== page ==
Richard Eastman, M.S., M.A.: And so Dr. Frieden ruled out the intelligent and appropriate quarantine when such would be timely (it is still timely!) and told people, backing his assertion with lies, that quarantines were unnecessary – until such time as Ebola has come in through the wide open door and taken hold among our general population, perhaps three or four weeks from now. Then will be imposed the full military-enforced grab-and-isolate quarantine that was written up as a protocol during the panic afforded by 9-11.
Drs. Frieden and Gottlieb are part of a criminal conspiracy that will result in the loss of millions of lives unnecessarily, which could have been prevented – which Frieden, in his capacity as the nation's top disease control official, had the responsibility of preventing, choosing instead to take actions and make statements that helped the Ebola virus towards a successful invasion of this population.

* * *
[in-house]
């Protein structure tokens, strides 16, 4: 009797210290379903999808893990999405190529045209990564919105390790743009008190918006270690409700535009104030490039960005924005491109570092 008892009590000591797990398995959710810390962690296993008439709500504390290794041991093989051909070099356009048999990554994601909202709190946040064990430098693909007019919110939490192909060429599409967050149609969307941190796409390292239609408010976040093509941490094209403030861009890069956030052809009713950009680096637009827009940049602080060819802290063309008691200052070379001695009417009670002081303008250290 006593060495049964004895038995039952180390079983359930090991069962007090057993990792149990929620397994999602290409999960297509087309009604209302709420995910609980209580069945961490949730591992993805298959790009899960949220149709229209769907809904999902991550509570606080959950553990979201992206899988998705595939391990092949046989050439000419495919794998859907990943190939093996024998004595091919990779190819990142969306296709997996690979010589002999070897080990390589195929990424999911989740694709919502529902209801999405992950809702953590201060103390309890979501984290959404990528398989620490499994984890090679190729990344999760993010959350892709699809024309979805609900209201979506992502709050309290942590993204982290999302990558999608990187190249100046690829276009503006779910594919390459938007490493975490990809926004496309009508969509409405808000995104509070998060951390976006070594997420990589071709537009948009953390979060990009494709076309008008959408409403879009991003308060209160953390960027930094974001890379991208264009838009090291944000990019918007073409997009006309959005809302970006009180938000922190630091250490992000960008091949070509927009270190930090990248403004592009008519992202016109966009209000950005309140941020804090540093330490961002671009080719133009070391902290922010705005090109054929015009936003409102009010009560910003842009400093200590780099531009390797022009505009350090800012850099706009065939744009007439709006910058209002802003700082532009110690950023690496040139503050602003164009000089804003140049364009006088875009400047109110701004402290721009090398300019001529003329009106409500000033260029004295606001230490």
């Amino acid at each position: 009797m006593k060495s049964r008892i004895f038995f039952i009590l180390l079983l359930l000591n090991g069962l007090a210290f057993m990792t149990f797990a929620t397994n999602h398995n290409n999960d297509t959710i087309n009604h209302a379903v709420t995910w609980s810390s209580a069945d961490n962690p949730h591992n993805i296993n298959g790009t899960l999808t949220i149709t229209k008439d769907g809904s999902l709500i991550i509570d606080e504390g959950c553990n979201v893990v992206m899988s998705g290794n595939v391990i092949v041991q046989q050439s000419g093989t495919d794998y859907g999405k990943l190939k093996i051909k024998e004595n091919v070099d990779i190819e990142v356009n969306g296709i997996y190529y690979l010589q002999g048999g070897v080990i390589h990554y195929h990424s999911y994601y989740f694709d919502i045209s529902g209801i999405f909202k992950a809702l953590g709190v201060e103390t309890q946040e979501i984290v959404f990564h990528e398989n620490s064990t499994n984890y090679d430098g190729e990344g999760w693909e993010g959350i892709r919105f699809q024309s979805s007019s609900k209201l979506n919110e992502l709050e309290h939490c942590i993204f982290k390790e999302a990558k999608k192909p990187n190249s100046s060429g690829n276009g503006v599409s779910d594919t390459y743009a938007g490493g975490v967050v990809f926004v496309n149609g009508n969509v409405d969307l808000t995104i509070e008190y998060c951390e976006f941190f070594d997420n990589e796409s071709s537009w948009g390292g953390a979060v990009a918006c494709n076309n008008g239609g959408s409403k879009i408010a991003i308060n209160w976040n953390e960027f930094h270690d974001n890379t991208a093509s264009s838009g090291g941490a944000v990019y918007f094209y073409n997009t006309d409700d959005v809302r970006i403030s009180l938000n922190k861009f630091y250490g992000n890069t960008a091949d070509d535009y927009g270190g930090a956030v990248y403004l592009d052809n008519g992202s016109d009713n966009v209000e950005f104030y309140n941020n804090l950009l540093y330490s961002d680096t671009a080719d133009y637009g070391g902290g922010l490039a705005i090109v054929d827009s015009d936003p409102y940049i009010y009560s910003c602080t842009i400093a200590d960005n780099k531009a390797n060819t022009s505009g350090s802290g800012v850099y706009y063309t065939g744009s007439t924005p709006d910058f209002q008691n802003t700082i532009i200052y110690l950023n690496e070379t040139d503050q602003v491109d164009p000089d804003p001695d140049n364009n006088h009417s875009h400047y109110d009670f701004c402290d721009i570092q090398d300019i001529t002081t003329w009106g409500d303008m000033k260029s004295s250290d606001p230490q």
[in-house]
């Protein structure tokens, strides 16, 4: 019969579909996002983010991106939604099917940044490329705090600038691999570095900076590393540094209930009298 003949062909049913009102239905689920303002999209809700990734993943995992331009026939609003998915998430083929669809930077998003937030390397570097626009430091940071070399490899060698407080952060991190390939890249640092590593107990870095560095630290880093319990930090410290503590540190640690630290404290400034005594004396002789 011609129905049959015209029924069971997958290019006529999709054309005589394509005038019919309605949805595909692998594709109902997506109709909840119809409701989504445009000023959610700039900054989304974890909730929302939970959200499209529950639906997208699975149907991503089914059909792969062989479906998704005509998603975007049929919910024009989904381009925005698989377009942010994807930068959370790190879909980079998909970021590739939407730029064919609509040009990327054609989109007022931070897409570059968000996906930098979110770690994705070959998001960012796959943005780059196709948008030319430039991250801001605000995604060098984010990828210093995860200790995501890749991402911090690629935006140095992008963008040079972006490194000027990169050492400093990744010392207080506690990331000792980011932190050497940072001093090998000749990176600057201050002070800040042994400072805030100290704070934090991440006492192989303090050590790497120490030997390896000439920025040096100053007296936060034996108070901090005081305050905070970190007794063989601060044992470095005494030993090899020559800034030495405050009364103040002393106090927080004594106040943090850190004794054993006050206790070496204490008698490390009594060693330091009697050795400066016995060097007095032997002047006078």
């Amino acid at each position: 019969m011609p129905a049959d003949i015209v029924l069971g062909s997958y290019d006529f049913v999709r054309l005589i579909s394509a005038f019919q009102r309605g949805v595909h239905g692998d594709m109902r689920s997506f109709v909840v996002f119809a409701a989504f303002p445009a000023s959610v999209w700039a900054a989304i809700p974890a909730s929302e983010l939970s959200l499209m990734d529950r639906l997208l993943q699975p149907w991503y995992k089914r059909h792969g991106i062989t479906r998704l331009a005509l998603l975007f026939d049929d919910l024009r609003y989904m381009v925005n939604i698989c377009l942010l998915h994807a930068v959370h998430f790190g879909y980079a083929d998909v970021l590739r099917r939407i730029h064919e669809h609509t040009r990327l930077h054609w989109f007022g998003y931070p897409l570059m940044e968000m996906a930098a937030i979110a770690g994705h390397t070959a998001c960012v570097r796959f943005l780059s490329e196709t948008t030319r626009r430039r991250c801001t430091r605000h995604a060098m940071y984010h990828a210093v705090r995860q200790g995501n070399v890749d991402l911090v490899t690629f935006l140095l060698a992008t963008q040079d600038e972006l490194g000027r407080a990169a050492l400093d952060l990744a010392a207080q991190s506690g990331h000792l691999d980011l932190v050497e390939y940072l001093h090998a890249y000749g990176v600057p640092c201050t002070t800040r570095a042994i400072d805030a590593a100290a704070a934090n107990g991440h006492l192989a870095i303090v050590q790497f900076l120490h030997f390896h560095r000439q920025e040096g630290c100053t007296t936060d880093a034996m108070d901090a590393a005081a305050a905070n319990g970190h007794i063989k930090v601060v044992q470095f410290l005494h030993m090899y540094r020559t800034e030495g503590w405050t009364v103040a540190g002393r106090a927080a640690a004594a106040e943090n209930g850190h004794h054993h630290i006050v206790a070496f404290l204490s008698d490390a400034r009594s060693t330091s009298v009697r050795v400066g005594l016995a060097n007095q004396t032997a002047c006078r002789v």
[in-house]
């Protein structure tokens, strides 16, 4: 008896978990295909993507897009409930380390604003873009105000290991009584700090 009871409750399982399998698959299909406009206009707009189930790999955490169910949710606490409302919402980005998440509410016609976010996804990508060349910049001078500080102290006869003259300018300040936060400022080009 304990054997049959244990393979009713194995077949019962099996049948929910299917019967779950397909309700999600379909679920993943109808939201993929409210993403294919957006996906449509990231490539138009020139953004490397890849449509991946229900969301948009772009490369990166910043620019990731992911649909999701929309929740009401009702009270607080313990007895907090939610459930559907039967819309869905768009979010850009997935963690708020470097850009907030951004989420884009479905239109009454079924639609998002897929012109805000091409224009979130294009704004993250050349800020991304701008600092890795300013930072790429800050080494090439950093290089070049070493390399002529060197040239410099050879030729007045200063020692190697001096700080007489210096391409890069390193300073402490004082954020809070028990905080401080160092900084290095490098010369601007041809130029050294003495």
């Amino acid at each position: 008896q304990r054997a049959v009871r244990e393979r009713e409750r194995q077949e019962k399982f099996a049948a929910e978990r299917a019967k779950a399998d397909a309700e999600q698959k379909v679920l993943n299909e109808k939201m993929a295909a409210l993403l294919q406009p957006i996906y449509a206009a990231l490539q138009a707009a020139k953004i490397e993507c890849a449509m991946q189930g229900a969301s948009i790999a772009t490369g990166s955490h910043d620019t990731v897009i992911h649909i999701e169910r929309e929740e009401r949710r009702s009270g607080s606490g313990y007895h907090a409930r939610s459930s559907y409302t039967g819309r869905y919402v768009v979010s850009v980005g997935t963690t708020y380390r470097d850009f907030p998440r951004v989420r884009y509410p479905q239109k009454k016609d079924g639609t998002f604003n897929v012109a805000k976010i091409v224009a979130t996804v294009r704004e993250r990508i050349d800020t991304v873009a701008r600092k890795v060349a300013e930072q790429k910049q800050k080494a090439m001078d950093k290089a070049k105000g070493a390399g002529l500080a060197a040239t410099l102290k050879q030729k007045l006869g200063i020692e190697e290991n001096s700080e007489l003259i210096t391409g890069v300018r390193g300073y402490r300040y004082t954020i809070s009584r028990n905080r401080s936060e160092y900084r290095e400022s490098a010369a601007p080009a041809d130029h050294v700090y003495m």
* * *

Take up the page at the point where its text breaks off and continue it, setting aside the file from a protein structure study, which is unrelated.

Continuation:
In the Fight Against Ebola, We May Have to Bet On a Drug
by Scott Gottlieb M.D.
September 29, 2014 (Forbes)
As the Ebola epidemic spirals on, it's becoming increasingly clear that our usual tools for combatting infectious outbreaks are failing.
The Centers for Disease Control and Prevention now estimates that, absent a seriously stepped up effort to control the spread, we could see as many as 1.4 million cases by early next year. And that estimate excludes the cases in Guinea.
The scope of the epidemic, and the lack of health resources, has outstripped the ability to track down all those exposed to the infection and isolate them. These activities form the backbone of public health techniques, and they are falling short.
What if we're too late to this battle to get ahead of it? Even now, we may be too slow and tentative in funneling enough resources to keep pace with the continued spread. If the epidemic continues to swell, it may take a drug to change the trajectory.
Yet at every turn, our public health officials say that a vaccine or therapeutic isn't going to reverse this catastrophe. That we shouldn't bet on a medicine to change our fate. They say that only our public health response will resolve this crisis. One of the key voices in this debate is the World Health Organization. They may be wrong.